I was finally introduced to the wonderful Dr Tim O’Dempsey. He took a biopsy of my arm (much to my horror) and told me the bad news: the UK treatment options aren’t much better than the toxic Costa Rican injections. Furthermore, I had to wait 5 days for the biopsy results before I could do anything at all – we had to just sit and watch the hole continue to grow in my arm. It was an overwhelmingly creepy feeling knowing that something was munching through the flesh on my arm and I couldn’t do anything to stop it! Depending on the species of leishmania I was infected with, I now had two treatment choices:
1) I could be admitted to hospital for three weeks of intravenous medication (chemotherapy), which basically involves the same toxic chemicals as the Costa Rican injections (think heart problems and liver failure). Famously, TV presenter Ben Fogle endured this treatment after contracting leishmaniasis in Peru, and he ended up bed-bound with pneumonia – no thank you!
2) OR I could trial a new oral medication from Germany called Miltefosine. This horrifically expensive drug comes with a bunch of awful side effects, including sickness so severe that many people simply can not finish the treatment. This option wasn’t guaranteed to work either, and had never before been used to treat leishmaniasis from Costa Rica. Furthermore, this medication is only effective against one subspecies of the parasite – the most dangerous subspecies.
As it turned out, fate made the decision for me. I was diagnosed as having the dangerous subspecies (one that is prone to infecting the mouth and nose causing disfigurement) and so I was prescribed 4 weeks worth of Miltefosine pills. I began treatment immediately and initially, things looked promising. The hole in my arm stopped growing, and the pills weren’t making me too nauseous. Unfortunately, I didn’t realise it at the time but this medication takes a huge toll on the immune system. My arm was healing but I was becoming weaker every day. Within three weeks, strange painless lumps had started to appear all over my arm and my lymph nodes were inflamed. By this point I had returned to Costa Rica and was looking forward to getting back to normal – but normal was a long way off.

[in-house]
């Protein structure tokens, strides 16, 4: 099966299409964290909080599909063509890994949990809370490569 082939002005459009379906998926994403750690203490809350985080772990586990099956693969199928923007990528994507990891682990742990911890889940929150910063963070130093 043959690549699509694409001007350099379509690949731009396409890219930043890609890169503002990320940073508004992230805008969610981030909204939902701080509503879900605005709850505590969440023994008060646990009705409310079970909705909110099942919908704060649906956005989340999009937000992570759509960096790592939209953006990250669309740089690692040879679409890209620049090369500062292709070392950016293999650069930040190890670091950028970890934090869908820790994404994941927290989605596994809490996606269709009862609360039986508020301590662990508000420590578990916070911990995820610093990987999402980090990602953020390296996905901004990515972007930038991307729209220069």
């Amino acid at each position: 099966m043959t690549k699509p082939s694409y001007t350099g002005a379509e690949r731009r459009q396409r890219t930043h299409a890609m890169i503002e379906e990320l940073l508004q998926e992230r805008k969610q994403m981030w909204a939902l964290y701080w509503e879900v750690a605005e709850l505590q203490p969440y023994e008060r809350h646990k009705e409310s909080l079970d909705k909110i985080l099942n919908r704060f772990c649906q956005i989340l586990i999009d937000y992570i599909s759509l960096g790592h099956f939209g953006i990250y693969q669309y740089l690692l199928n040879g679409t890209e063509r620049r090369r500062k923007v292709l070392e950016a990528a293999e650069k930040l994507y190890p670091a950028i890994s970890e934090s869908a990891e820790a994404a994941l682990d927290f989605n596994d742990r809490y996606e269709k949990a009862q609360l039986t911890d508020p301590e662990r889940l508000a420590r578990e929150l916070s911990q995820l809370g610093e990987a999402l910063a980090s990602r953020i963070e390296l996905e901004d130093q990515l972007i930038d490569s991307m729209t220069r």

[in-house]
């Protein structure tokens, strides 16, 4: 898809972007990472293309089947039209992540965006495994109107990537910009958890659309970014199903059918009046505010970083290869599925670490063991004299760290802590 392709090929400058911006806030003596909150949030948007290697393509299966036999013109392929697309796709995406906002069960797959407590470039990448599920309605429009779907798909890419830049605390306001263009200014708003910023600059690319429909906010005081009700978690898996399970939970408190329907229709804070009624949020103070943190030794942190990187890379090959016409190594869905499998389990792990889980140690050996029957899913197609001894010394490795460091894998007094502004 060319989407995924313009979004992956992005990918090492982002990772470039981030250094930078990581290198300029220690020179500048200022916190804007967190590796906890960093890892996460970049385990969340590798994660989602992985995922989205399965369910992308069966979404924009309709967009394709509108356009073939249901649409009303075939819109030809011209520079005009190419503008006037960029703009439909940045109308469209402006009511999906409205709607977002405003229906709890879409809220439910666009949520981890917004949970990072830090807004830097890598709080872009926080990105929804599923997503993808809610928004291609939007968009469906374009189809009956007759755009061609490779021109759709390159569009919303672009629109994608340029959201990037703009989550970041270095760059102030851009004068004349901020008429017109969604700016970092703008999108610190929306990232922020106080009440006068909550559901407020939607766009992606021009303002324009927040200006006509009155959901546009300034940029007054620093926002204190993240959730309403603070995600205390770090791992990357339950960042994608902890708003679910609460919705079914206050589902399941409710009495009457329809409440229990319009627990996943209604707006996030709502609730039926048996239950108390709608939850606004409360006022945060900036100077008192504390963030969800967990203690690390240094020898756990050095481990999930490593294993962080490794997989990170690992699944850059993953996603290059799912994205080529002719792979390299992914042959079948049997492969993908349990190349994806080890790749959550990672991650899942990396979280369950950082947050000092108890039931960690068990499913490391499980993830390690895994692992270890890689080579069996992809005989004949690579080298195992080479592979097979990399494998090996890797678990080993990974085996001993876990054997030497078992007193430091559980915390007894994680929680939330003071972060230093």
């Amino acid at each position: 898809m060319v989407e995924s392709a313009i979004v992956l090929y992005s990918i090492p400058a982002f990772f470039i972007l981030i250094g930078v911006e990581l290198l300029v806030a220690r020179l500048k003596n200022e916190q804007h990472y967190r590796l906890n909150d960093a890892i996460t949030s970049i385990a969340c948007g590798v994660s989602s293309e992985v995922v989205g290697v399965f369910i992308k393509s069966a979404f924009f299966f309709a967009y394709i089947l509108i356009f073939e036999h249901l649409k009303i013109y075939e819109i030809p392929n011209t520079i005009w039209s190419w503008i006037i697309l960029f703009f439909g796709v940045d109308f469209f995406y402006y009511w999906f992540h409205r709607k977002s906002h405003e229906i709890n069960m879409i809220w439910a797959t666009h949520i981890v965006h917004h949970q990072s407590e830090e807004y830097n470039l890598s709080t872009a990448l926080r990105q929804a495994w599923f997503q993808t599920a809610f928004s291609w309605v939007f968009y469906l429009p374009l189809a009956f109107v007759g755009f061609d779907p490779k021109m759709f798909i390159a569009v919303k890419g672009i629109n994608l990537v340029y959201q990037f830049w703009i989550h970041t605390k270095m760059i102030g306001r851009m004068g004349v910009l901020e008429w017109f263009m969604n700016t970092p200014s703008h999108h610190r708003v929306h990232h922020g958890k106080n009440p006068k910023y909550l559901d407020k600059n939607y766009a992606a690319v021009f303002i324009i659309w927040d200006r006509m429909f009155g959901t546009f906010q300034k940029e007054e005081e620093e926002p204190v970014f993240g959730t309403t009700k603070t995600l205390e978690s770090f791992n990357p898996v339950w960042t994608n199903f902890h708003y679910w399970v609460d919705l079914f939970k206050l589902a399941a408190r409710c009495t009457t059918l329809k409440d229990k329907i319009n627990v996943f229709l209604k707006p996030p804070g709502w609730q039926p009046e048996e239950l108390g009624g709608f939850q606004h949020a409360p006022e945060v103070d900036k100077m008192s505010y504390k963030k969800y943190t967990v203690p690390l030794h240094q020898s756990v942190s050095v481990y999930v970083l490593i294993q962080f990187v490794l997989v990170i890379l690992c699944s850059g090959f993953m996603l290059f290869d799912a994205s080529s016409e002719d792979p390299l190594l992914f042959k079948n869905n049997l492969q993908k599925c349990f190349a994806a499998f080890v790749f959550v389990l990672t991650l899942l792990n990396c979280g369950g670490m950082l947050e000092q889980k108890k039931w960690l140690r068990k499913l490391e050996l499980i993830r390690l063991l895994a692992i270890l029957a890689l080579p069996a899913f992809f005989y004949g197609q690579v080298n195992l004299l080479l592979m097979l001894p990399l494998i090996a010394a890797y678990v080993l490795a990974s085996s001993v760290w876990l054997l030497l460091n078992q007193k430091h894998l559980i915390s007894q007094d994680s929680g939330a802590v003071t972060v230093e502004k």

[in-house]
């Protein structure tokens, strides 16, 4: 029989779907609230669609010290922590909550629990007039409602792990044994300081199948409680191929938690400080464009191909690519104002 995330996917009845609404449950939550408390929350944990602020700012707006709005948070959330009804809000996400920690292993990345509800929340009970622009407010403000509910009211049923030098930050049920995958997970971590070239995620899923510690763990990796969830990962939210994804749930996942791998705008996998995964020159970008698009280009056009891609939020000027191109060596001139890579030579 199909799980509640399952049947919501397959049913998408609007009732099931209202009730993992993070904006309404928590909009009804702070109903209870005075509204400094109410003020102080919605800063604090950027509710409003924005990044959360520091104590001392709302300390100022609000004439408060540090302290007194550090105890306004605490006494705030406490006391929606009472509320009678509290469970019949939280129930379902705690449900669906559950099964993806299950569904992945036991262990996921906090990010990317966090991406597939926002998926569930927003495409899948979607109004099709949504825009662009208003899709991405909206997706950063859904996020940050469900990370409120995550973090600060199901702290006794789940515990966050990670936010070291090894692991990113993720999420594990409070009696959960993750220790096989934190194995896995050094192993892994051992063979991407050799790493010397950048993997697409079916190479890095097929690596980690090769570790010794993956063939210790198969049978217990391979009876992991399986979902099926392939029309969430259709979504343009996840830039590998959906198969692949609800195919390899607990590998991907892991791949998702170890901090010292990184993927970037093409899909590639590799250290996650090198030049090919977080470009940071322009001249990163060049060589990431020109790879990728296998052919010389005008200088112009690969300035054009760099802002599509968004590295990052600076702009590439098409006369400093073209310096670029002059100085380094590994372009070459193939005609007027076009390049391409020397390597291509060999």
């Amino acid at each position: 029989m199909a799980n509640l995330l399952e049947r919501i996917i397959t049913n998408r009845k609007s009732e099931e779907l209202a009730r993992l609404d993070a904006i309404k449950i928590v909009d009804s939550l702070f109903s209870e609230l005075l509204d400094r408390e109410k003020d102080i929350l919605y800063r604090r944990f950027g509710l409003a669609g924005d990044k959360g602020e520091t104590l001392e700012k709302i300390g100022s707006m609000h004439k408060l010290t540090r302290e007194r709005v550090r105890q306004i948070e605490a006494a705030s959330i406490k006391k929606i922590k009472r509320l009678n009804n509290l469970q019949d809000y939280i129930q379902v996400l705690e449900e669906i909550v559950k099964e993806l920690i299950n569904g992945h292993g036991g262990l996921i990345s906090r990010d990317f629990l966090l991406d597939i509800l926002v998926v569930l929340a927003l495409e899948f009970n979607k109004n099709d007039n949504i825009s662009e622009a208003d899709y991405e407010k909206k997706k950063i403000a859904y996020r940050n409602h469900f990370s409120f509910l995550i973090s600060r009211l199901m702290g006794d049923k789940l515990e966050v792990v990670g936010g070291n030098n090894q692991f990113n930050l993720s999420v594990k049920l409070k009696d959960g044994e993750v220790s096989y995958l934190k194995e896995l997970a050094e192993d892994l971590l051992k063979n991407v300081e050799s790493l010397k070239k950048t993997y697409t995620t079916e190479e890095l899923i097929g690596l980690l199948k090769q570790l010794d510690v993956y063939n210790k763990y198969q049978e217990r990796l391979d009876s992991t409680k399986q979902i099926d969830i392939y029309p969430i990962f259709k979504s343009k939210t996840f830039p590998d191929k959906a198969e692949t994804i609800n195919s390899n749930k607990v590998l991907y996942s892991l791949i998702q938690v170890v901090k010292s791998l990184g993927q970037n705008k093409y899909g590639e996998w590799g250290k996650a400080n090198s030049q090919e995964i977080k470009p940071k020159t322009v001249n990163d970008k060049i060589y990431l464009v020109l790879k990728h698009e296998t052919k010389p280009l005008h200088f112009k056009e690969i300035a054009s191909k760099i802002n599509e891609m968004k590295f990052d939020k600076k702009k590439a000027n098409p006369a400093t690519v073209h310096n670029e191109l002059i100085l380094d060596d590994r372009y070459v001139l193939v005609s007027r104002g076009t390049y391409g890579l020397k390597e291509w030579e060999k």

The lumps grew, and one in particular became very sore. It turns out that these were abscesses growing under my skin as a result of a staphylococcus infection. Within a few days I was feverish, my heart rate was up and my blood pressure dropped – all very bad signs of a systemic infection. I was rushed to a local doctor who prescribed antibiotic injections and bed rest. The rest was a roller-coaster. The injections (that were unfortunately in my bum cheek) left me with a second infection, which quickly developed into a large abscess leaving me unable to walk or sit down. I was forced to waddle everywhere. After one of the most uncomfortable weeks of my life, the doctor surgically drained 10 ml of pus from the abscess, and prescribed stronger antibiotics. I then developed further infections in my eye and mouth, all requiring treatment. And then to top everything off, a final infection in my left arm that also had to be surgically drained and my arm stitched up.
So today I am writing this, finally feeling like my roller-coaster ride is coming to an end. The leishmaniasis on my arm is healing, and the infections are finally going away. I still have stitches in my left arm and I have a few days of antibiotics left – but I have gone almost a week now without any new symptoms developing, and I am finally beginning to regain my energy (and most importantly, I don’t need to waddle anymore)! It has been a horrific journey, but I will never again be taking my good health for granted.
Now, I am finally ready to put my snake boots on and get back out in the jungle! It’s been a while since I have been able to follow up on the Sloth Backpack Project, so it’s time for me to get productive.